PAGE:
About 1% of the UK population has private water supplies to their homes. These houses are generally in rural areas and on farms. Areas where standard municipal water suppliers cannot reach and are not connected to the water supply for the rest of the UK. Generally these private water supplies come from springs, boreholes, streams, rivers or in many cases they come from wells that were dug by the property owners or existed on the properties before the owners occupied the property / land. In some cases these wells may have been present during or even before the Roman settlement in the UK, so some of these wells may be of quite ancient inheritance. Therefore before using one we must first understand and alleviate any safety issues that may abound in relation to the water contained in that particular well.
What is usually in well water?
When using a well or any other type of private water supply, it is necessary to test the water before using it. This ensures that the water is safe for whatever purpose you intend to use it. Whether you’re drinking or showering, it’s important that the water you might shower in is actually safe for consumption as well. So, before you even consider putting a shower filter on any well-drawn water, make sure the water has been tested to ensure it is safe for consumption.
Bacteria, Algae, Parasites
Because a well is exposed to the environment and is typically located in a topological depression zone, rainwater that falls around the area and then flows along the ground (or underground) and collects in the well can sometimes be polluted with faeces. animals that are scattered on the ground.
Choosing a shower filter with KDF-55 will help kill bacteria and algae because it has natural antibacterial properties. That said, as bacteria and viruses can cause serious illness, it is recommended that you test your water to ensure there are no potentially harmful contaminants in your well water, and that you don’t just rely on a shower filter to protect yourself from these hazardous materials. .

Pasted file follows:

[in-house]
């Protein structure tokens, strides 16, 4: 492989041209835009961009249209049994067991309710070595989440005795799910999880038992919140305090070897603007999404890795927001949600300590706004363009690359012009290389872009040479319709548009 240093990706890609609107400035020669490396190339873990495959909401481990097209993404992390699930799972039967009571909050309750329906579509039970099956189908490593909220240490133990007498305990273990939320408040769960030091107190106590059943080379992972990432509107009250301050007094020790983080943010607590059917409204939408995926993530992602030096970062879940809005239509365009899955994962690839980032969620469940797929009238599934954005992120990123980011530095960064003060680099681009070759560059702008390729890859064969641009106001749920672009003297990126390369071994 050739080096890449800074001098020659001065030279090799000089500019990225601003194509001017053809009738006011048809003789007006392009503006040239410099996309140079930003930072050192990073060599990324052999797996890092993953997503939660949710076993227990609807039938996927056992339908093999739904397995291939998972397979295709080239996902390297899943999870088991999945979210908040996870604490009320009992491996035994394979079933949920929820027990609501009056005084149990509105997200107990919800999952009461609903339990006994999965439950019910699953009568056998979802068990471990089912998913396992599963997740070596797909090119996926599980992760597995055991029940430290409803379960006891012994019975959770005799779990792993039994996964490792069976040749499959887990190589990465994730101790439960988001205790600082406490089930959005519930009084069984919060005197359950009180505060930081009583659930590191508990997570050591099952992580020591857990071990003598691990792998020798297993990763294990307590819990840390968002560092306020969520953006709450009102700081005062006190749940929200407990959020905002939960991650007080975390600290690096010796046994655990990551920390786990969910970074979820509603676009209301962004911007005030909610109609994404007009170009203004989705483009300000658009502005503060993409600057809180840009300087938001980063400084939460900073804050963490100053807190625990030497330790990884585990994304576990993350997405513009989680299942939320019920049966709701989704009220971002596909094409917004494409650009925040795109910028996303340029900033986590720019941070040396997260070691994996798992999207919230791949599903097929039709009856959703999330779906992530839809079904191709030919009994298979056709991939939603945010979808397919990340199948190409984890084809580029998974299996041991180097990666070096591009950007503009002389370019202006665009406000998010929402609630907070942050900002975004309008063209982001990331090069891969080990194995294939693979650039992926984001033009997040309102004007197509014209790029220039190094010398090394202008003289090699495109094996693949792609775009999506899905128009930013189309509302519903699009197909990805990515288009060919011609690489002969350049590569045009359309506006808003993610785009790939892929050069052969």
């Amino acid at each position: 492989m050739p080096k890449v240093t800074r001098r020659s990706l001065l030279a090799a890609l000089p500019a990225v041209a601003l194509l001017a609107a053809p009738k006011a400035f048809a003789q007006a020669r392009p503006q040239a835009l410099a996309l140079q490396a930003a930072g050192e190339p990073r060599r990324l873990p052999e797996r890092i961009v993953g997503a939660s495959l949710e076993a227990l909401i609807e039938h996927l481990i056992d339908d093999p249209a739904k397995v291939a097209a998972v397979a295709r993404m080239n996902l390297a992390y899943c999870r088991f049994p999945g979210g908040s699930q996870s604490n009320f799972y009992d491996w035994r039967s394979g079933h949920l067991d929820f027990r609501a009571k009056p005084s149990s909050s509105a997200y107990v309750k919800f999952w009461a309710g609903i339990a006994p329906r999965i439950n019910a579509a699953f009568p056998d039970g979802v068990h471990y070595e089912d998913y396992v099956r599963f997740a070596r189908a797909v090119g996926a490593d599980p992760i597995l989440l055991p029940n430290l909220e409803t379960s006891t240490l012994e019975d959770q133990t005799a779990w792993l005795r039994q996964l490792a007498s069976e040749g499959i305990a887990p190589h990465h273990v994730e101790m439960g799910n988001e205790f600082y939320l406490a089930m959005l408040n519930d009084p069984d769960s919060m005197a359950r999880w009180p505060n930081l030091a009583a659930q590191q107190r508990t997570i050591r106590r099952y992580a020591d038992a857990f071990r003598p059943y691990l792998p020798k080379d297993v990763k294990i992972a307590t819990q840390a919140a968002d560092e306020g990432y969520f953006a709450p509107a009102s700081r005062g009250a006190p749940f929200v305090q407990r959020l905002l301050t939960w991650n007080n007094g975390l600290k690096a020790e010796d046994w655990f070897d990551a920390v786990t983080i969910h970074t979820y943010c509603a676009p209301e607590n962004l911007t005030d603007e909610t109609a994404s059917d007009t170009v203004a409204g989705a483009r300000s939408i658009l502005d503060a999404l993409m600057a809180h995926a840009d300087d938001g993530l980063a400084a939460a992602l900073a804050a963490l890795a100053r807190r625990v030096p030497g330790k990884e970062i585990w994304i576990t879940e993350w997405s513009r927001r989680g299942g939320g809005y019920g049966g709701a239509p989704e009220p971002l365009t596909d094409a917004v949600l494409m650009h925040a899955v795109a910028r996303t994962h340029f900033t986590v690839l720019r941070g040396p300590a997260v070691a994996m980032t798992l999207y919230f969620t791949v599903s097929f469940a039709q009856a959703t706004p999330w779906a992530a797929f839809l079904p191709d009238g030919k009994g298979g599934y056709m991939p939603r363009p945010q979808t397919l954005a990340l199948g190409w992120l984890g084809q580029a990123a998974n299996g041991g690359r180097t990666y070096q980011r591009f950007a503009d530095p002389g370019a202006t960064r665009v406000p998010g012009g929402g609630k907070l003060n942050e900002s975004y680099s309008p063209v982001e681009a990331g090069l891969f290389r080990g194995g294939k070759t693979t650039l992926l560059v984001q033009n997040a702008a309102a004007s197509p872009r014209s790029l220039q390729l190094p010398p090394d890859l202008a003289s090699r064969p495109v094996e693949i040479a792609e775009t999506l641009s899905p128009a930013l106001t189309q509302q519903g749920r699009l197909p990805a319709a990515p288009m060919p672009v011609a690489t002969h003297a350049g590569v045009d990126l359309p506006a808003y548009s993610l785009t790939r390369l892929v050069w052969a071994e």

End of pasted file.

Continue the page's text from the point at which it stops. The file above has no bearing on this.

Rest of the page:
Metals such as; mercury, iron, magnesium, copper and a variety of other heavy metals occur naturally in soils across the UK. A small amount of heavy metals can generally be found in most water supplies, whether from wells or from municipal water sources. Even small amounts of some metals are actually needed in our diet to keep us healthy, for example people with low blood iron can suffer from health problems such as anemia. However, due to the nature of a well, the water in the well can have long-term and constant contact with the soil which can have heavy metal concentrations that are actually harmful to humans. These heavy metals can become soluble in well water and if left unchecked can cause serious health problems. When showering in water that has high copper concentrations, blonde hair can turn green.
Again, a shower filter with KDF-55 will also help eliminate water-soluble heavy metals. The water-soluble heavy metals will bind to KDF-55 and it can remove up to 90% of the heavy metals from the water as it passes through the shower filter. Guelphextermination.ca
Water hardness and pesticides
Just like the heavy metals in well water, the water found in wells is typically harder than above-ground water sources. This is also because the hardness of the water (which is attributed to the higher mineral content in the water) is increased due to the exposure of the water in the wells to the soil which can itself have higher mineral contents and therefore these minerals they are expressed by the general environment that the water is in contact with and is absorbed by the well water.